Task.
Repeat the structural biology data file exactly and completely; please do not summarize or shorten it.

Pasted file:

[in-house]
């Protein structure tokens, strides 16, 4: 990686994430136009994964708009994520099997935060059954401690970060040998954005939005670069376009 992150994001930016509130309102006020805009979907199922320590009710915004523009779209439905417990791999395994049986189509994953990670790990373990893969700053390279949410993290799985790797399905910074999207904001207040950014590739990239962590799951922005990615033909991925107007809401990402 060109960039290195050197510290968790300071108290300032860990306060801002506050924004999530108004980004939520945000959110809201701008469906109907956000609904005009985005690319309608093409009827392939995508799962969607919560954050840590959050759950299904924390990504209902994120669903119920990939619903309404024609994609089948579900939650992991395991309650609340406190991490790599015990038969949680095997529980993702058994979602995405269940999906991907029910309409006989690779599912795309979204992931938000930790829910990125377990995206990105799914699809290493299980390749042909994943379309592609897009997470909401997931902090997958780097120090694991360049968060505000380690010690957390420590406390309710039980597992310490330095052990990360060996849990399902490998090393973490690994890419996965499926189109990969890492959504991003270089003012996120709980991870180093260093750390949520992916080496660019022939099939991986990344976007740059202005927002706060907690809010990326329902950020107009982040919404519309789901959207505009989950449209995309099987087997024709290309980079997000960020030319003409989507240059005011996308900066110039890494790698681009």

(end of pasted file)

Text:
[in-house]
């Protein structure tokens, strides 16, 4: 990686994430136009994964708009994520099997935060059954401690970060040998954005939005670069376009 992150994001930016509130309102006020805009979907199922320590009710915004523009779209439905417990791999395994049986189509994953990670790990373990893969700053390279949410993290799985790797399905910074999207904001207040950014590739990239962590799951922005990615033909991925107007809401990402 060109960039290195050197510290968790300071108290300032860990306060801002506050924004999530108004980004939520945000959110809201701008469906109907956000609904005009985005690319309608093409009827392939995508799962969607919560954050840590959050759950299904924390990504209902994120669903119920990939619903309404024609994609089948579900939650992991395991309650609340406190991490790599015990038969949680095997529980993702058994979602995405269940999906991907029910309409006989690779599912795309979204992931938000930790829910990125377990995206990105799914699809290493299980390749042909994943379309592609897009997470909401997931902090997958780097120090694991360049968060505000380690010690957390420590406390309710039980597992310490330095052990990360060996849990399902490998090393973490690994890419996965499926189109990969890492959504991003270089003012996120709980991870180093260093750390949520992916080496660019022939099939991986990344976007740059202005927002706060907690809010990326329902950020107009982040919404519309789901959207505009989950449209995309099987087997024709290309980079997000960020030319003409989507240059005011996308900066110039890494790698681009």